WASHINGTON, July 22, 2010 — Building on previous success in the field of telecommunications, the World Bank Board today approved $US15 million in a zero-interest loan to improve telecommunications infrastructure and services in rural and remote areas of Papua New Guinea (PNG).
The Rural Communication Project will provide access to telecommunications for over 420,000 rural Papua New Guineans in the provinces of Chimbu and East Sepik, and facilitate public internet access in around sixty district centers. Increased access to information and services is expected to contribute to economic growth, social development and local business development in the project areas. The Project will also finance technical assistance to the new telecommunications regulator, the National ICT Authority and the Department of Communications and Information in the development of a long-term telecommunications Universal Access and Service Scheme.
Rural Papua New Guineans have the least access to telecommunications infrastructure in the country but due to their remoteness require it the most.
“We have seen how many rural communities around the world have benefited from improved telephone and internet access,” said Ferid Belhaj, Country Director for Papua New Guinea, World Bank. “This project aims to increase access to information and technology in such communities in order to level the playing field and help connect people to opportunities.”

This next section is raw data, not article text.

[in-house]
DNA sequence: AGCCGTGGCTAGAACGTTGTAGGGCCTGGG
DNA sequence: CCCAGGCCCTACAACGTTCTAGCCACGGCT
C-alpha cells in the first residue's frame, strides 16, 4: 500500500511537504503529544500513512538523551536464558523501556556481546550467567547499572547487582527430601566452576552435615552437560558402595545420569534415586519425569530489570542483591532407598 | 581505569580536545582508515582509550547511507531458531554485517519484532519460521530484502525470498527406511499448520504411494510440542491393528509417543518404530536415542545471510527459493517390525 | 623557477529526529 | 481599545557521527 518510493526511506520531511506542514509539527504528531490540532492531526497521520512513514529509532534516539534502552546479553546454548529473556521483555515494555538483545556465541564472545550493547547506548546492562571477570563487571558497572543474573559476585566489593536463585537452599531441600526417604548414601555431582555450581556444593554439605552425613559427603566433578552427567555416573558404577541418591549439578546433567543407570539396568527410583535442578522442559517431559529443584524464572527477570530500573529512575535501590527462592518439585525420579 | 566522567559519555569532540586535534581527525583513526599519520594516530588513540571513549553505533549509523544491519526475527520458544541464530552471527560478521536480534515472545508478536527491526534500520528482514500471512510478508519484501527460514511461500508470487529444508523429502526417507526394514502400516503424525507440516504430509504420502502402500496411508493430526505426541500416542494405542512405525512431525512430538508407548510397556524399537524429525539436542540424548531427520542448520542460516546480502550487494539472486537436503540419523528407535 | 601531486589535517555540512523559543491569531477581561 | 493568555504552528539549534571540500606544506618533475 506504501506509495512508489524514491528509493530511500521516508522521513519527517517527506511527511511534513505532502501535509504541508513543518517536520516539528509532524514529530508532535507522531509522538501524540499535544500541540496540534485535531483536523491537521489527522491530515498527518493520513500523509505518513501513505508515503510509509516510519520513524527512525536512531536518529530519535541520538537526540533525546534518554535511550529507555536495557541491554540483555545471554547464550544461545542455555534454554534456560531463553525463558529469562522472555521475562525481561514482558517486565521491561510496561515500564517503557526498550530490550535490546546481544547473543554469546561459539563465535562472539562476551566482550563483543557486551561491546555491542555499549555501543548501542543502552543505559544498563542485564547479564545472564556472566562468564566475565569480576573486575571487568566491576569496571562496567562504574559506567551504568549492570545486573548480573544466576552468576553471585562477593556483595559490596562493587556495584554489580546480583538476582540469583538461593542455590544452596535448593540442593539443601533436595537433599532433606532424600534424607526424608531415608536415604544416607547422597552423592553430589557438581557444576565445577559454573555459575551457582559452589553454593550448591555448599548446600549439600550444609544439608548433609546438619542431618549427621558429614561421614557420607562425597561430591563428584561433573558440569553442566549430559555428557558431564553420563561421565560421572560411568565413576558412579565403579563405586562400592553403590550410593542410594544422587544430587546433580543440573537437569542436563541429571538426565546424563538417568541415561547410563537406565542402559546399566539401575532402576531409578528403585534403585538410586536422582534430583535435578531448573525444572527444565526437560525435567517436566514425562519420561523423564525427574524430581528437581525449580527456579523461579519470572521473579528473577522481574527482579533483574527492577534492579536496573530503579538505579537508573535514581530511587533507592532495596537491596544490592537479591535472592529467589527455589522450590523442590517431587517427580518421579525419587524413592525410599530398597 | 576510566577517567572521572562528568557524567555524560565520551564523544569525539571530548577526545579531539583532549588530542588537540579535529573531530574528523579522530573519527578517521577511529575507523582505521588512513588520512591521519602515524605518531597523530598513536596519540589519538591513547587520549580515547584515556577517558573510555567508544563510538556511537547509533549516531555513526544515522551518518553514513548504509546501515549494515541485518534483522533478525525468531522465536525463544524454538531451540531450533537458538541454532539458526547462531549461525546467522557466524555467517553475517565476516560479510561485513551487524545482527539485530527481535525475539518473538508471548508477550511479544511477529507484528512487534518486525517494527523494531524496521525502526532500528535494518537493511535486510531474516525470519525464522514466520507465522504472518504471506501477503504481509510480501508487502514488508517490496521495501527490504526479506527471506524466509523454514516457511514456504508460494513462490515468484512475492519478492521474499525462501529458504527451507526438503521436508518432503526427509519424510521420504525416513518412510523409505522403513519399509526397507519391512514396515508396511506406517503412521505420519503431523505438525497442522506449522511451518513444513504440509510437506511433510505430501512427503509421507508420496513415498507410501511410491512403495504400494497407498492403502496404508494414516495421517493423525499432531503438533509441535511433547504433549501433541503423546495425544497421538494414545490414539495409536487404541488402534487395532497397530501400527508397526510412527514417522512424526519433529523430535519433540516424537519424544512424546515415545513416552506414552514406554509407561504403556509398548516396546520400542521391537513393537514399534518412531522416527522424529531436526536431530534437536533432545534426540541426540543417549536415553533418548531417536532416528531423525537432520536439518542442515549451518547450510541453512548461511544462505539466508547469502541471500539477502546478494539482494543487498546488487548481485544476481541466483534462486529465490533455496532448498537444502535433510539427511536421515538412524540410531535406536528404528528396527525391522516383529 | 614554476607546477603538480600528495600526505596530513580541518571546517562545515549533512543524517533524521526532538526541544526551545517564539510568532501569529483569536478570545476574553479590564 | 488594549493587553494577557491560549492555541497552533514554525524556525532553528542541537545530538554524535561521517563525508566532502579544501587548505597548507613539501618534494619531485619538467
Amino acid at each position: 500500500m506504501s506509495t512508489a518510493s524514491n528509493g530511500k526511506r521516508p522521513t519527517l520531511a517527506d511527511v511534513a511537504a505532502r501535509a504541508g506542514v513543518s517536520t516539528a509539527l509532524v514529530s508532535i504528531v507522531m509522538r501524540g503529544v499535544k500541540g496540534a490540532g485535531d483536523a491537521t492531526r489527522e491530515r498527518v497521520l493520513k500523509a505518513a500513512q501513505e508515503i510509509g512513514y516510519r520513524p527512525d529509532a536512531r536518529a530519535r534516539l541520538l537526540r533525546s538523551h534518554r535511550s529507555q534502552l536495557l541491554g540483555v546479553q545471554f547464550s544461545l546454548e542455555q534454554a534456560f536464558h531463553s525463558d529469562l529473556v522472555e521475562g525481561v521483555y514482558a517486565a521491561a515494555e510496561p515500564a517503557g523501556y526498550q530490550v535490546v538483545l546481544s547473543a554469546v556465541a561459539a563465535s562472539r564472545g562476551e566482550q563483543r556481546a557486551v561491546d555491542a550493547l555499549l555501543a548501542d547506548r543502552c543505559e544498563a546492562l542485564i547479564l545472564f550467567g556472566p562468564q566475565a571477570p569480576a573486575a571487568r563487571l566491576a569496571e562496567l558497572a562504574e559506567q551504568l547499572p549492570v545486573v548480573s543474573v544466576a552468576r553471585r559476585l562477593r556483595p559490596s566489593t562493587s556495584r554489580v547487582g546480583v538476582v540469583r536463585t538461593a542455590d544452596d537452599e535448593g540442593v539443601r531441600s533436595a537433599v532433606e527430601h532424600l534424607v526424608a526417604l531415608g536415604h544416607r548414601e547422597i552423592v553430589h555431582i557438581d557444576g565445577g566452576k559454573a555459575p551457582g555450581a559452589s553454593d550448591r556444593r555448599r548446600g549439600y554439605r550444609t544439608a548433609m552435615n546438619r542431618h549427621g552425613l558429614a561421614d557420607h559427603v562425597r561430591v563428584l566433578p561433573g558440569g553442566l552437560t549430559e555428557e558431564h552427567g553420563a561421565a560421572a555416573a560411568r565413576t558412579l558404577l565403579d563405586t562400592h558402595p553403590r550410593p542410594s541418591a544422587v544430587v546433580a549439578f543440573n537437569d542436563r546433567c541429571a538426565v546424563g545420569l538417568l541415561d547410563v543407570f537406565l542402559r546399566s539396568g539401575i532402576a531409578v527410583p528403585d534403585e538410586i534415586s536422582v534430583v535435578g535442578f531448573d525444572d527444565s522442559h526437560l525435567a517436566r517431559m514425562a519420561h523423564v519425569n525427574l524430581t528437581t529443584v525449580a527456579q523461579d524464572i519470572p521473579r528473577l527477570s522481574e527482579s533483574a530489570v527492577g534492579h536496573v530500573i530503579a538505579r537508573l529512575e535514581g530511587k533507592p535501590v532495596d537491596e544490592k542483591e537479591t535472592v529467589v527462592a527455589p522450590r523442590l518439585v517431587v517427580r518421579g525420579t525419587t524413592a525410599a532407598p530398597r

Increased communications infrastructure in rural areas is expected to improve the lives of many: connecting farmers to information on market prices, weather and agricultural extension services; improving opportunities for entrepreneurs; increasing communications between various government agencies; increasing access to information about health and education services; and helping people stay in closer contact with distant family members.
At its request, the World Bank has been advising the Government of Papua New Guinea on options for improving connectivity, and sharing experiences of good practices in telecommunications legislative and regulatory reform. The entry of private operators and aggressive competition in the mobile sector has already resulted in increased coverage and access to services. This has led to cheaper calls and SIM cards for Papua New Guineans and a five-fold increase in access to mobile phones. There is still scope for increasing access to telecommunications infrastructure and services in many areas of the country.
Internet access is also a major challenge. High prices and limited investment in internet access networks have contributed to low internet connectivity in Papua New Guinea. Across the country there are estimated to be fewer than 50,000 internet subscribers, most of them based in Port Moresby. Under the project, internet access is expected to increase significantly in rural district centers.